Sikh Federation UK To Give Evidence in UK Parliament on Campaign For Justice


London – 7 February 2016

The Rt Hon Andy Burnham MP, Shadow Home Secretary, Maria Eagle MP, Shadow Secretary of State for Culture, Media and Sport and Baroness Doreen Lawrence (the mother of Stephen Lawrence) are co-hosting an event in the UK Parliament on Tuesday 9 February on the challenges faced when “Campaigning for Justice”.

The Sikh Federation (UK) is pleased to announce it will be given a platform to talk about past injustices. The format for the event is that it will be in a ‘select committee style’ and open to all MPs and Peers from across the political parties. There is expected to be strong interest and it will be open to the media and to the public.

In total there will be five witnesses representing a range of campaigns. Each witness will be invited to give an opening statement of five minutes. MPs and Peers will then ask questions and delve further into the issues. The focus of the event is to identify specific policy changes to help campaigners. The fact that the Sikh Federation (UK) has been approached and given the opportunity to give evidence is significant.

The other witnesses will be from the Hillsborough campaign, the Stephen Lawrence campaign, the Orgreave Truth and Justice Campaign, which is campaigning against what it describes as police lies during the miners’ strike, and the Shrewsbury 24 campaign, which is campaigning for the quashing of the convictions of construction worker pickets, including the actor Ricky Tomlinson, from the 1970s.

The Sikh Federation (UK) has been asked to focus on the January 2014 revelations under the 30 year rule concerning UK Government assistance to the Indian authorities in the June 1984 Indian army assault on the Sri Harmandir Sahib Complex, often referred to as the Golden Temple Complex.

It will be the first time the Sikh Federation (UK) will touch upon its findings from a draft report titled: “Sacrificing Sikhs: the need for an investigation – A review of declassified UK files on India and Sikhs from 1982 to 1985”. Despite the obstacles presented by the current UK Government the report presents new evidence to challenge the review commissioned by David Cameron undertaken by Sir Jeremy Heywood, the Cabinet Secretary and the most senior civil servant, into the revelations.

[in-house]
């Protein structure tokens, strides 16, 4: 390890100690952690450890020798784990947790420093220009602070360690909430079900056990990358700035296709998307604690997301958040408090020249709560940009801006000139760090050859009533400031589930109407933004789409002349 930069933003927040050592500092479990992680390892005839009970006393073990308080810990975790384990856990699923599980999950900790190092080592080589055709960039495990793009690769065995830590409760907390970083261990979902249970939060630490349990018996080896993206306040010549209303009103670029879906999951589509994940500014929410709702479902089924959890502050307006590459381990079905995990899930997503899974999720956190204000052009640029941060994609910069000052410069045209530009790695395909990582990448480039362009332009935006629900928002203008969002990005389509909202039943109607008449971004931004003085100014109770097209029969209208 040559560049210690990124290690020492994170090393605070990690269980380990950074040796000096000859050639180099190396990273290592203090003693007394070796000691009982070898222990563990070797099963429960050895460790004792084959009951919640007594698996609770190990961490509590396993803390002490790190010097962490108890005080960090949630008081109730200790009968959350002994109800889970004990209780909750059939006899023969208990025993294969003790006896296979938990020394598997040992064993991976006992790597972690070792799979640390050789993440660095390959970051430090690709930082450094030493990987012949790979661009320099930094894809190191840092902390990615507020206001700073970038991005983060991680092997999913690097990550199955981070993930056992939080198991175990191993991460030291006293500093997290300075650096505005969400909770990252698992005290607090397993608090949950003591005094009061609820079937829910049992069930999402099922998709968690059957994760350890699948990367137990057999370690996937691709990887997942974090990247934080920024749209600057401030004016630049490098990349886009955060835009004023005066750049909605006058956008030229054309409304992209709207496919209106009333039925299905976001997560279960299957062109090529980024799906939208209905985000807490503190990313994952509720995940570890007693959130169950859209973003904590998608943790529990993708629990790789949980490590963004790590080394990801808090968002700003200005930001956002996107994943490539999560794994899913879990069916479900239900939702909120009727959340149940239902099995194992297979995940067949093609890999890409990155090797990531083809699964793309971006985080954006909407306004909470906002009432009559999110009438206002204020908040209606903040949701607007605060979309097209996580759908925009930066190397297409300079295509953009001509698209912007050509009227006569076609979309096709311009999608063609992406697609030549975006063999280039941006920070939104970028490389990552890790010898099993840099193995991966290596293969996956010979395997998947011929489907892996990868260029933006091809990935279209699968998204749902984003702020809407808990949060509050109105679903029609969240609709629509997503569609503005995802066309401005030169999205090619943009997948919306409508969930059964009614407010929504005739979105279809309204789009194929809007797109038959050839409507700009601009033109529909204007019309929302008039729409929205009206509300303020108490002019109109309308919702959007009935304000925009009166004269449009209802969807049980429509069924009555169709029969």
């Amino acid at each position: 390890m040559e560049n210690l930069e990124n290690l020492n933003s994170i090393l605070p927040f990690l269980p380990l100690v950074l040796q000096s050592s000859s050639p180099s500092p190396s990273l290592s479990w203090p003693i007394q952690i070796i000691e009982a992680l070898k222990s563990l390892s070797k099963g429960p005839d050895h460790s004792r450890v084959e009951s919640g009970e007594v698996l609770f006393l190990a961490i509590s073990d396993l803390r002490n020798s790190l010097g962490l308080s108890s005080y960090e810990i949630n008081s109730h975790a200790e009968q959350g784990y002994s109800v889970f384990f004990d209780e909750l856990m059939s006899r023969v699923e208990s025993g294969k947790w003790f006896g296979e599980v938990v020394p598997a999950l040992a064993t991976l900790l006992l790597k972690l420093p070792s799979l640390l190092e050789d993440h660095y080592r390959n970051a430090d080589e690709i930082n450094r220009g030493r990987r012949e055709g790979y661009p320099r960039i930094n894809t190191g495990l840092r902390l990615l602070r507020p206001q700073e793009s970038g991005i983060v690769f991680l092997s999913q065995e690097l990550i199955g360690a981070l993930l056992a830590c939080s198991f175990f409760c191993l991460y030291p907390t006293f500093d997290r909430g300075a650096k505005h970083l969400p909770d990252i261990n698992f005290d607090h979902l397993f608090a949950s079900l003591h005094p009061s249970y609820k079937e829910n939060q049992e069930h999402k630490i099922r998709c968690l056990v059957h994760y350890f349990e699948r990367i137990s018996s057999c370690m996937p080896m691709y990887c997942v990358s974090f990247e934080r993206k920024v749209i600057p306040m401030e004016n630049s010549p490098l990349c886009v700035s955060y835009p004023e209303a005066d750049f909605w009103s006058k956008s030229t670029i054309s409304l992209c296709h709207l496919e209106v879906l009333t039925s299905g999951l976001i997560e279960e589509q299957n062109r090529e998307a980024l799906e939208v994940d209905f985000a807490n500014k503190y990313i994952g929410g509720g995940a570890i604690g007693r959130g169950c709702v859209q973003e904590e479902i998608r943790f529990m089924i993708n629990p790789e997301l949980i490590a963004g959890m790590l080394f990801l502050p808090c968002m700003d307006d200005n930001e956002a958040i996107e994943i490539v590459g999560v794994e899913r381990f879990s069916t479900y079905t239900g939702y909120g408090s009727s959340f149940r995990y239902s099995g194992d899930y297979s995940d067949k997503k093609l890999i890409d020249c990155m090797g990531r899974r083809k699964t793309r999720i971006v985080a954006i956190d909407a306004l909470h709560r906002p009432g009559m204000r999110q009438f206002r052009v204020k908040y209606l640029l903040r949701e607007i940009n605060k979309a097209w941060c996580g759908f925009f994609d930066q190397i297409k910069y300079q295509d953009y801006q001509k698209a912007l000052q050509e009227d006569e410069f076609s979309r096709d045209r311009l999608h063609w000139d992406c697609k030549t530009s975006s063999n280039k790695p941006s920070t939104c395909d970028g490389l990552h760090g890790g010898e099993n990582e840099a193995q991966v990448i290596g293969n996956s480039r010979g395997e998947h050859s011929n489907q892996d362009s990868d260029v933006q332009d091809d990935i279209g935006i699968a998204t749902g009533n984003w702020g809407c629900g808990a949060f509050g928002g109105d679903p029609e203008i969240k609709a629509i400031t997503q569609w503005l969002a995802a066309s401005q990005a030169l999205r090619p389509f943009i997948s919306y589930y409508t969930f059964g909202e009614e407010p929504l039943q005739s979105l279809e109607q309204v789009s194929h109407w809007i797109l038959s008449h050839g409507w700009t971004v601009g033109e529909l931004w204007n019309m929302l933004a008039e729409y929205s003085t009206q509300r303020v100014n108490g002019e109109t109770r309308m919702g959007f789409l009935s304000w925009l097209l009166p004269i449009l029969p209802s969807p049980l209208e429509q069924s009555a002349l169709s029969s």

The report not only demonstrates how India successfully used promises of arms deals to pressure the UK Government to assist in the Genocide of Sikhs in June 1984, but also take actions to try and discredit and silence the minority Sikh community in Britain from raising its voice of opposition.

Bhai Amrik Singh, the Chair of the Sikh Federation (UK) said:

“The state’s paramount obligation should be to protect life, not to sacrifice the rights of one section of society for the sake of other interests. The British state instead has a duty to investigate any alleged involvement in war crimes, crimes against humanity and torture.”

It is now clear the Sikh community and the public at large was never meant to have known that a British Special Forces officer carried out a military mission in Amritsar, months before the Genocide of Sikh pilgrims in June 1984. The disturbing story that still to be told is the Indian establishment made lucrative trade and arms deals contingent on the UK implementing anti-Sikh measures. The vocal minority Sikh community therefore faced and still face state discrimination on the one hand and racist and hate crime from right wing groups on the other.

The Sikh Federation (UK) is considering how best to use the report from a political as well as legal perspective. When the report is released in the coming months it is expected to include some explosive disclosures. For example, it will present evidence how a Sikh leader was deported from the UK in December 1984, who was then tortured and imprisoned for several years without trial or charge in India. It may also call into question convictions of several Sikh activists in the UK in the 1980s when British intelligence are believed to have entrapped Sikhs using agent provocateurs that was claimed at the time by leading QC Michael Mansfield.

The number of Downing Street papers from the mid-1980s has fallen by 90% preventing proper scrutiny of a “divisive period” in British politics. Only 58 Downing Street papers from the 1986-88 period were released in December 2015 under the official 20-30 year rule system compared with around 500 papers released in every previous December since 2010.

The Foreign and Commonwealth Office (FCO) has a vast backlog of files (over half a million) and will fail to meet its declassification deadlines. FCO files on India (and many other countries) from 1983, 1984 and 1985 are still unavailable to the public, over thirty years later, and at a time when the government’s transparency agenda had introduced legislation that promised a streamlined “20 year rule”.

Andy Burnham said: “There are people today still campaigning for truth and justice relating to that divisive period in our country’s history. The actions of this government are putting yet more barriers in their way. There were a whole series of issues from the mid-1980s onwards that remain highly controversial and highly contested.”

The event will be held on Tuesday 9 February from 2pm in the Lords Committee Room 2 on the Lords Committee Corridor in the Palace of Westminster. Entry is via the main entrance to the Houses of Parliament and through Central Lobby.

Gurjeet Singh
National Press Secretary
Sikh Federation (UK)

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